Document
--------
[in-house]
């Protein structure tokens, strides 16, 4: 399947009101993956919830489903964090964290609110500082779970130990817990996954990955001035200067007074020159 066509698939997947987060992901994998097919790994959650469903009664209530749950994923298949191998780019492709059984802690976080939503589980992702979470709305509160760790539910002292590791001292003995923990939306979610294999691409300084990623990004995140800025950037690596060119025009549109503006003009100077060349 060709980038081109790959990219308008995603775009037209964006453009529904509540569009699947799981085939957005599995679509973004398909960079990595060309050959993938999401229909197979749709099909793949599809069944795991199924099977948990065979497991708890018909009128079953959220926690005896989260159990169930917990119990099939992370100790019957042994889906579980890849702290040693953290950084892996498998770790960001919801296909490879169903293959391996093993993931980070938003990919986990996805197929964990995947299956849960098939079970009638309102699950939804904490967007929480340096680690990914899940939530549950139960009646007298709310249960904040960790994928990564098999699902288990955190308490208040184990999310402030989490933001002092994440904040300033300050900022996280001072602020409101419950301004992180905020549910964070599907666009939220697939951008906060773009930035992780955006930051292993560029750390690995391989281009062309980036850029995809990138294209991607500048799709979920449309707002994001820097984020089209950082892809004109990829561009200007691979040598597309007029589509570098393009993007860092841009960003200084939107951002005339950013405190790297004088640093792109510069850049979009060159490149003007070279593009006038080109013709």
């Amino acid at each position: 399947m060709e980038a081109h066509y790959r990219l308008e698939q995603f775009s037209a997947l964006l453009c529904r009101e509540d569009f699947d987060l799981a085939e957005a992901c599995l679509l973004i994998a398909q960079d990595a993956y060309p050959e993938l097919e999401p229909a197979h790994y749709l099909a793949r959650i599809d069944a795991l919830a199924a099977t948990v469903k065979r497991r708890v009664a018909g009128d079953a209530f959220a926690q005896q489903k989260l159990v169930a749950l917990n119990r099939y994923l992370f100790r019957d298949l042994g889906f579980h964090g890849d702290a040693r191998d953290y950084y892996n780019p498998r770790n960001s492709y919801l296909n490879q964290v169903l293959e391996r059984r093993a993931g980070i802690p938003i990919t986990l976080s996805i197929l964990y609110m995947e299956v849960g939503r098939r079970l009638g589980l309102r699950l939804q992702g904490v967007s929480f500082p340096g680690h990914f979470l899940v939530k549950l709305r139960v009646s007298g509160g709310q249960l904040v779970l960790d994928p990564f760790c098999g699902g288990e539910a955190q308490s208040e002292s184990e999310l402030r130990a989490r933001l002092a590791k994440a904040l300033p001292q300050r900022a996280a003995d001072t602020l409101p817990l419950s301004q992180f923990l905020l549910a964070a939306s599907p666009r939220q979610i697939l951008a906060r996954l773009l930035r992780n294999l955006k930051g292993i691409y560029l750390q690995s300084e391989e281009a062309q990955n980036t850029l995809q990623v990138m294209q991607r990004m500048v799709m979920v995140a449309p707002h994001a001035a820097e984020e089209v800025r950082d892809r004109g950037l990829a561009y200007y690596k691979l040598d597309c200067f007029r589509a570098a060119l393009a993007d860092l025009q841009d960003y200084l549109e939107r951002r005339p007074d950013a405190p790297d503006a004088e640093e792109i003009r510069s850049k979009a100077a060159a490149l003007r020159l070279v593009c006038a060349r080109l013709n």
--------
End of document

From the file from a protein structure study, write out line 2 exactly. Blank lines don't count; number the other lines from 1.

């Protein structure tokens, strides 16, 4: 399947009101993956919830489903964090964290609110500082779970130990817990996954990955001035200067007074020159 066509698939997947987060992901994998097919790994959650469903009664209530749950994923298949191998780019492709059984802690976080939503589980992702979470709305509160760790539910002292590791001292003995923990939306979610294999691409300084990623990004995140800025950037690596060119025009549109503006003009100077060349 060709980038081109790959990219308008995603775009037209964006453009529904509540569009699947799981085939957005599995679509973004398909960079990595060309050959993938999401229909197979749709099909793949599809069944795991199924099977948990065979497991708890018909009128079953959220926690005896989260159990169930917990119990099939992370100790019957042994889906579980890849702290040693953290950084892996498998770790960001919801296909490879169903293959391996093993993931980070938003990919986990996805197929964990995947299956849960098939079970009638309102699950939804904490967007929480340096680690990914899940939530549950139960009646007298709310249960904040960790994928990564098999699902288990955190308490208040184990999310402030989490933001002092994440904040300033300050900022996280001072602020409101419950301004992180905020549910964070599907666009939220697939951008906060773009930035992780955006930051292993560029750390690995391989281009062309980036850029995809990138294209991607500048799709979920449309707002994001820097984020089209950082892809004109990829561009200007691979040598597309007029589509570098393009993007860092841009960003200084939107951002005339950013405190790297004088640093792109510069850049979009060159490149003007070279593009006038080109013709």